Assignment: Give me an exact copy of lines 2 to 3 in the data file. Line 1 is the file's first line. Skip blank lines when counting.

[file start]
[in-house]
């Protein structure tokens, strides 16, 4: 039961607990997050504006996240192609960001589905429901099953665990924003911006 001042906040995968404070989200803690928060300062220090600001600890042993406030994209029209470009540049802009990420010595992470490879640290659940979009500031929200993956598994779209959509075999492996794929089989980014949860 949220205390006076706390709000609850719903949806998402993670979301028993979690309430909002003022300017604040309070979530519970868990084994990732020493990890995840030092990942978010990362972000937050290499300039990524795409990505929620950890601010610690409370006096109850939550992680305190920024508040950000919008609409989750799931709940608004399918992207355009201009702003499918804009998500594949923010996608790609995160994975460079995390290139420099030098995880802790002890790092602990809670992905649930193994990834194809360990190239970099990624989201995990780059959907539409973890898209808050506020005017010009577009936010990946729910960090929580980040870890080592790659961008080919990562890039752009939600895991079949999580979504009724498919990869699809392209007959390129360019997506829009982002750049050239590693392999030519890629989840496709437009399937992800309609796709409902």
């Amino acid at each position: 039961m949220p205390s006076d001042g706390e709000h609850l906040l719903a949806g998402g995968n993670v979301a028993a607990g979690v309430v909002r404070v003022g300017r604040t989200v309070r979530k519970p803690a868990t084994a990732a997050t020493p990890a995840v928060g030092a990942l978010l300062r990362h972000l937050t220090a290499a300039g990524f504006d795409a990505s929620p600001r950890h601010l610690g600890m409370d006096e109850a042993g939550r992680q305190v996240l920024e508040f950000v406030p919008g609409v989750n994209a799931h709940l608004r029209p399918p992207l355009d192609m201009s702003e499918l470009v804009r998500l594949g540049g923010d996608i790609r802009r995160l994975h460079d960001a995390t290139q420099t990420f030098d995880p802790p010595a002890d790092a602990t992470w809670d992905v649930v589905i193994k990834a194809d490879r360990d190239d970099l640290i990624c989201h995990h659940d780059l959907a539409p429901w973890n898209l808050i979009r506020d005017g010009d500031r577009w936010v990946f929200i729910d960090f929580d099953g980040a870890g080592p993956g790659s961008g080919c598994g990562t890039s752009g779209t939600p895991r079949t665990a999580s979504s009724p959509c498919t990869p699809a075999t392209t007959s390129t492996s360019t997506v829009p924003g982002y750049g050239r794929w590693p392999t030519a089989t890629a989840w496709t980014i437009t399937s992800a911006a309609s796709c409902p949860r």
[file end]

């Protein structure tokens, strides 16, 4: 039961607990997050504006996240192609960001589905429901099953665990924003911006 001042906040995968404070989200803690928060300062220090600001600890042993406030994209029209470009540049802009990420010595992470490879640290659940979009500031929200993956598994779209959509075999492996794929089989980014949860 949220205390006076706390709000609850719903949806998402993670979301028993979690309430909002003022300017604040309070979530519970868990084994990732020493990890995840030092990942978010990362972000937050290499300039990524795409990505929620950890601010610690409370006096109850939550992680305190920024508040950000919008609409989750799931709940608004399918992207355009201009702003499918804009998500594949923010996608790609995160994975460079995390290139420099030098995880802790002890790092602990809670992905649930193994990834194809360990190239970099990624989201995990780059959907539409973890898209808050506020005017010009577009936010990946729910960090929580980040870890080592790659961008080919990562890039752009939600895991079949999580979504009724498919990869699809392209007959390129360019997506829009982002750049050239590693392999030519890629989840496709437009399937992800309609796709409902």
């Amino acid at each position: 039961m949220p205390s006076d001042g706390e709000h609850l906040l719903a949806g998402g995968n993670v979301a028993a607990g979690v309430v909002r404070v003022g300017r604040t989200v309070r979530k519970p803690a868990t084994a990732a997050t020493p990890a995840v928060g030092a990942l978010l300062r990362h972000l937050t220090a290499a300039g990524f504006d795409a990505s929620p600001r950890h601010l610690g600890m409370d006096e109850a042993g939550r992680q305190v996240l920024e508040f950000v406030p919008g609409v989750n994209a799931h709940l608004r029209p399918p992207l355009d192609m201009s702003e499918l470009v804009r998500l594949g540049g923010d996608i790609r802009r995160l994975h460079d960001a995390t290139q420099t990420f030098d995880p802790p010595a002890d790092a602990t992470w809670d992905v649930v589905i193994k990834a194809d490879r360990d190239d970099l640290i990624c989201h995990h659940d780059l959907a539409p429901w973890n898209l808050i979009r506020d005017g010009d500031r577009w936010v990946f929200i729910d960090f929580d099953g980040a870890g080592p993956g790659s961008g080919c598994g990562t890039s752009g779209t939600p895991r079949t665990a999580s979504s009724p959509c498919t990869p699809a075999t392209t007959s390129t492996s360019t997506v829009p924003g982002y750049g050239r794929w590693p392999t030519a089989t890629a989840w496709t980014i437009t399937s992800a911006a309609s796709c409902p949860r």